Sudan: Human Rights, Humanitarian Aid Worsen Amid Sudan’s Raging Combat

Geneva — Whether Sudan’s warring parties stick to the latest U.S.-Saudi Arabian-brokered cease-fire agreement remains an open question. What is not in doubt is that Saturday’s 24-hour truce has capped another murderous week of intense fighting in which civilians were the main victims.

Since fighting between Sudan’s army and the paramilitary Rapid Support Forces erupted April 15, Sudan’s Federal Ministry of Health says nearly 800 people have been killed and 5,800 wounded.

The U.N. refugee agency said Friday 1.42 million people have become internally displaced and nearly half a million have crossed borders as refugees.

This past week alone, fighting between Sudan’s rival factions in and around the capital, Khartoum, has taken a heavy toll on civilian lives. Attacks against a busy livestock market, residential areas and a refugee center reportedly killed dozens of people.

While people are dying from shelling and gunfire, the lack of humanitarian aid and a rapidly deteriorating human rights situation are compounding their misery.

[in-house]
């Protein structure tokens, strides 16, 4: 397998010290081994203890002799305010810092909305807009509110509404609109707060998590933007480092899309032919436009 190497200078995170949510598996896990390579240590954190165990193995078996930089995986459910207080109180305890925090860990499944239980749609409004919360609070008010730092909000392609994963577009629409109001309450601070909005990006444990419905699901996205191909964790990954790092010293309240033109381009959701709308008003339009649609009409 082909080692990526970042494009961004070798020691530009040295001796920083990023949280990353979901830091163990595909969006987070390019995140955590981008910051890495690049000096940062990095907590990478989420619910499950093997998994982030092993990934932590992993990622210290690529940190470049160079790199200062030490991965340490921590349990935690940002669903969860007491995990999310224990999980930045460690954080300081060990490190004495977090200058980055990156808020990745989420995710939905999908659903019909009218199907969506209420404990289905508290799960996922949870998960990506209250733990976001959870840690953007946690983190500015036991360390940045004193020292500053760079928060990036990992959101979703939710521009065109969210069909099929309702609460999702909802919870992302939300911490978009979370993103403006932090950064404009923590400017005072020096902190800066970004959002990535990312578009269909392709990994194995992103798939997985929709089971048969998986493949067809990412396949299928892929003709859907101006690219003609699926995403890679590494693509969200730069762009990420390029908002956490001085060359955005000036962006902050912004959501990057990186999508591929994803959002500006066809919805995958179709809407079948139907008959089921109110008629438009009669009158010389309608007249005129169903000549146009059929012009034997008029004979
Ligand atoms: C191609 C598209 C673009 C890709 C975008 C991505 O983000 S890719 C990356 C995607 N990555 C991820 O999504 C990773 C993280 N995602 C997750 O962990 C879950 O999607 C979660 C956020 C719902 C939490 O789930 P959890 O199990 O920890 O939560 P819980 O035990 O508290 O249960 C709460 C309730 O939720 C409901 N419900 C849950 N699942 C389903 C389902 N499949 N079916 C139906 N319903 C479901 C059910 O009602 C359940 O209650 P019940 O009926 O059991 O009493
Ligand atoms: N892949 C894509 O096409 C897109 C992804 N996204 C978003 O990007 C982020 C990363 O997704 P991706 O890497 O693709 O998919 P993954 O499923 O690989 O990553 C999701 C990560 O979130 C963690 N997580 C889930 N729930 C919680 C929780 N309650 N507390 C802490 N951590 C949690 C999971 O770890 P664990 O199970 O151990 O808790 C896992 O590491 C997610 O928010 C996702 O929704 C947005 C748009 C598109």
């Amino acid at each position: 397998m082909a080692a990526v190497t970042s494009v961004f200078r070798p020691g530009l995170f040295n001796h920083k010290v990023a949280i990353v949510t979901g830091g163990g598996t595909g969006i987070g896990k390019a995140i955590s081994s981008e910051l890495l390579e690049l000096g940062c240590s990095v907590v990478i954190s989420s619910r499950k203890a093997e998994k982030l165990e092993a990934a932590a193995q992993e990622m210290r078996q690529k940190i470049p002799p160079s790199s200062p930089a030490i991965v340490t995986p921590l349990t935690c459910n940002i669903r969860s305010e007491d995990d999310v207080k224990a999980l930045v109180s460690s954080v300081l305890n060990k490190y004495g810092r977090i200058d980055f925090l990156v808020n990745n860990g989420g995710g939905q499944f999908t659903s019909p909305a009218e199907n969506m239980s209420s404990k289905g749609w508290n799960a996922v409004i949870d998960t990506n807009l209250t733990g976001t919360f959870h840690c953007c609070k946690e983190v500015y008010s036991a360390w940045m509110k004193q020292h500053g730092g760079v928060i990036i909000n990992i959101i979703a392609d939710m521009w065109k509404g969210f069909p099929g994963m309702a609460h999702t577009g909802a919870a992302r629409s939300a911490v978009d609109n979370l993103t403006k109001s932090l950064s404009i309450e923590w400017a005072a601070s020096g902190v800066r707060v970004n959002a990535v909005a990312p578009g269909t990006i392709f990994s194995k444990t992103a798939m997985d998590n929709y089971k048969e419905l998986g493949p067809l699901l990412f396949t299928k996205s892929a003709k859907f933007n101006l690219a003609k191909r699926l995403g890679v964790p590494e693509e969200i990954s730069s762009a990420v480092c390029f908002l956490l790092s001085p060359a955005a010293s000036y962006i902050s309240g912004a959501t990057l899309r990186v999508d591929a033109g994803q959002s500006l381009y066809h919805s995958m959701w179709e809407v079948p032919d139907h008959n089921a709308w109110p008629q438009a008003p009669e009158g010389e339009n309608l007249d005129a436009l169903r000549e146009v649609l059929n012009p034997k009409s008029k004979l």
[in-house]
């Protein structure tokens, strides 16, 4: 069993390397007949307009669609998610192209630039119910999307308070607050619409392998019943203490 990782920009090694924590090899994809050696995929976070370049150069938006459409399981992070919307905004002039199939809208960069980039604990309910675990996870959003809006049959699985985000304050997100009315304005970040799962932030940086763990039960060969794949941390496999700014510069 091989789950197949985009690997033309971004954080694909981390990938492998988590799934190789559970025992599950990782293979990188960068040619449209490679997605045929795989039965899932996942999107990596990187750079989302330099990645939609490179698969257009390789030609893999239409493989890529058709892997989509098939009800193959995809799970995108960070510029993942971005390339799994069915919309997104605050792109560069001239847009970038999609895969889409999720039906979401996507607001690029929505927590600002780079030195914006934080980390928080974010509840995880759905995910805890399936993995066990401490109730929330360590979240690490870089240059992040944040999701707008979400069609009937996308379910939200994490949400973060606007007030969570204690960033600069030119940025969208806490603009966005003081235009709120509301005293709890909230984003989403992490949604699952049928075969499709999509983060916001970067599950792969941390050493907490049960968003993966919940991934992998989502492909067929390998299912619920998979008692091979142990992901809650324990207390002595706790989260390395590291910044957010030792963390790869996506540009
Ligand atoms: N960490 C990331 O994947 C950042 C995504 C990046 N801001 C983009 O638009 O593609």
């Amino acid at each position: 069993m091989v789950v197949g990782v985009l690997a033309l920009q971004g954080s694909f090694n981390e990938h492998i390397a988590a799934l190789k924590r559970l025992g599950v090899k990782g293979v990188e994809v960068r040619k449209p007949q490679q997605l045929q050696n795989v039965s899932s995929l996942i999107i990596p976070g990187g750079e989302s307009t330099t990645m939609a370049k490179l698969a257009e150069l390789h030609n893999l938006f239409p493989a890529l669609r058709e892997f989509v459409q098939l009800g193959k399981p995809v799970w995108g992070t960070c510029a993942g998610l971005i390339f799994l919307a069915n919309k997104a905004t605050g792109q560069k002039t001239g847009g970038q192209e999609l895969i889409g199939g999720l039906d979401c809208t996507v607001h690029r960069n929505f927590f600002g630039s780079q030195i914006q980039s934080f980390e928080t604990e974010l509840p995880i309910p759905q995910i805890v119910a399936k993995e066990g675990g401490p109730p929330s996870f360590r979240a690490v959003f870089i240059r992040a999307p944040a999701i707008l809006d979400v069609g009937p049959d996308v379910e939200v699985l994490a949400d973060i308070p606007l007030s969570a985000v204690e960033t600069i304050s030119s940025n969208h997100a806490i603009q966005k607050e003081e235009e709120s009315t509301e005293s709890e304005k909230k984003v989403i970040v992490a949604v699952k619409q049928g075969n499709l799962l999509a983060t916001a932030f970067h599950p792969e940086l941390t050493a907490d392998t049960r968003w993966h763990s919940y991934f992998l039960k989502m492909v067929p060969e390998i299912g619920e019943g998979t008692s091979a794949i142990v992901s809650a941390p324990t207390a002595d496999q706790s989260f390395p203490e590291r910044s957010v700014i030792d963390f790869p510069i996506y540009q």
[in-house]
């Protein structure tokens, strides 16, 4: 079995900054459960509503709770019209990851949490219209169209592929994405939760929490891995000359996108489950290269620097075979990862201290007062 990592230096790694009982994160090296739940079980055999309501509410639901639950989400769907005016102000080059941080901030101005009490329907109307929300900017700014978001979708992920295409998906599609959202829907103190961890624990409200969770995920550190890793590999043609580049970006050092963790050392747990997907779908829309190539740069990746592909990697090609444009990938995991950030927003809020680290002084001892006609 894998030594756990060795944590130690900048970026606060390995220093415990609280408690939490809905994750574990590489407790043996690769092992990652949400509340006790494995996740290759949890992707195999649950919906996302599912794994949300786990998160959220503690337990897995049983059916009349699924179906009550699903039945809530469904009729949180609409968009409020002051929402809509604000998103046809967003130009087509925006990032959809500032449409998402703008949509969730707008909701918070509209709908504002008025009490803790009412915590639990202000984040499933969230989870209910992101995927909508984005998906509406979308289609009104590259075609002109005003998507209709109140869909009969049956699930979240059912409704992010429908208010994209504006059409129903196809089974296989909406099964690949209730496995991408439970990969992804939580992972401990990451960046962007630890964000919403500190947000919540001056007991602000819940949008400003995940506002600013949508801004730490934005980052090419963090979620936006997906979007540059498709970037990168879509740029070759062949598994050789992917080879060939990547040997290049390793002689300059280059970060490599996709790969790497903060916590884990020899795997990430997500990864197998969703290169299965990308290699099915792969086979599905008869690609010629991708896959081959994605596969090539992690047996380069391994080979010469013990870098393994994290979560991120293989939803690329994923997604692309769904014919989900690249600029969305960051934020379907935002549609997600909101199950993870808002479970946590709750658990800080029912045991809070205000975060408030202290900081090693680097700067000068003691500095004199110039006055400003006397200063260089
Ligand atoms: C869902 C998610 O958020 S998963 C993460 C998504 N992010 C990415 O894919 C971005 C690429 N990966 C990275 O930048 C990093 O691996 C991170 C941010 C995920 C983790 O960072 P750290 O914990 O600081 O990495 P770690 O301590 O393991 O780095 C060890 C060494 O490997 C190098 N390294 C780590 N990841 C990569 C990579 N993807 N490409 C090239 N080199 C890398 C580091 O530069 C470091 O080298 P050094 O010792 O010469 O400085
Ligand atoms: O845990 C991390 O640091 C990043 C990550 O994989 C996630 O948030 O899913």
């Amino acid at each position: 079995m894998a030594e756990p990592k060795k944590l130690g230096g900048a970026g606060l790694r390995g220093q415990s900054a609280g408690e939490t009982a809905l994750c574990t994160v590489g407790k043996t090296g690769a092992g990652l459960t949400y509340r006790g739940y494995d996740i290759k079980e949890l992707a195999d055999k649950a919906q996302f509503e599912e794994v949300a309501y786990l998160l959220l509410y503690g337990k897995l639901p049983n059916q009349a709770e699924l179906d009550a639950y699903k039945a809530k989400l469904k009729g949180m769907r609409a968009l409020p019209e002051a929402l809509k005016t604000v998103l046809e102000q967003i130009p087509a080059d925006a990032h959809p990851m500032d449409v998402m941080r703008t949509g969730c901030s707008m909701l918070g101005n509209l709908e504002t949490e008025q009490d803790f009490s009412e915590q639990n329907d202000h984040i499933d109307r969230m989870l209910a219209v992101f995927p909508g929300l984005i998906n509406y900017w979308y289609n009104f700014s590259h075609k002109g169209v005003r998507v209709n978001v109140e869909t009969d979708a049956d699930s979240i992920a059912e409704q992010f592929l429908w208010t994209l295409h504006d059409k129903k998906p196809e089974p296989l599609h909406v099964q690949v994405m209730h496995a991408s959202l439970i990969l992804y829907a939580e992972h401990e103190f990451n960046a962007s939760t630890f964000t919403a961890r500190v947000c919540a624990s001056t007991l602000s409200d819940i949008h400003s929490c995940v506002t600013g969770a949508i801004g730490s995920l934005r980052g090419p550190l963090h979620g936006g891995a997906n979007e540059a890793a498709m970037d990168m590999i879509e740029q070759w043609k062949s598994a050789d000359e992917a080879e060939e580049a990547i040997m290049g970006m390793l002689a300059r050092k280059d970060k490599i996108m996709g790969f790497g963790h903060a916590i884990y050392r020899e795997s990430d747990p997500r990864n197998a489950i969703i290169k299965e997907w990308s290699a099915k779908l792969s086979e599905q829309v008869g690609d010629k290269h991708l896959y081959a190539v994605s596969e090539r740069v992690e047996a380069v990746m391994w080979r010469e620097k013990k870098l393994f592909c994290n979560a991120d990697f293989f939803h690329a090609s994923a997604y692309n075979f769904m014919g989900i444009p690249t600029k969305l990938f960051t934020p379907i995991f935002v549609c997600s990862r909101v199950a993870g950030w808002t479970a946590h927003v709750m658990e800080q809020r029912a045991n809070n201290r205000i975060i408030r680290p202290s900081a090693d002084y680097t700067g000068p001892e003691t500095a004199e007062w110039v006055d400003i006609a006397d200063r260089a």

Jeremy Laurence, UNHCR spokesman, said Friday his office has received concerning reports of conflict-related sexual violence.

“Since the fighting began, our office has received credible reports of 12 incidents of sexual violence related to the conflict against at least 37 women–although the number could be far higher.

“In at least three incidents, the victims were young girls. In one case, 18 to 20 women were reportedly raped.”

Laurence said growing reports of apparent enforced disappearance and arbitrary detention were another cause for concern. He said that journalists were at heightened risk “amid a rise in online hate speech and disinformation.”

“Our office has learnt of a list circulating on social media accusing certain journalists of being supporters of the RSF. We have observed comments on Facebook calling for the killing of the journalists on the list,” he said.

Alfonso Verdu Perez, the outgoing head of delegation for the International Committee of the Red Cross in Khartoum, said Friday he was present when the conflict began in mid-April and since has witnessed the heavy toll combat and violence have taken on the civilian infrastructure of the densely populated city.

“Electricity and water levels have been severely damaged. We fear outbreaks of diseases because many residents have had no choice but to use unsafe drinking water from the river, from the Nile and other sources. At the same time, food and fuel prices have skyrocketed and the situation has been made worse for many people by the fact that they cannot even access their money in their banks.”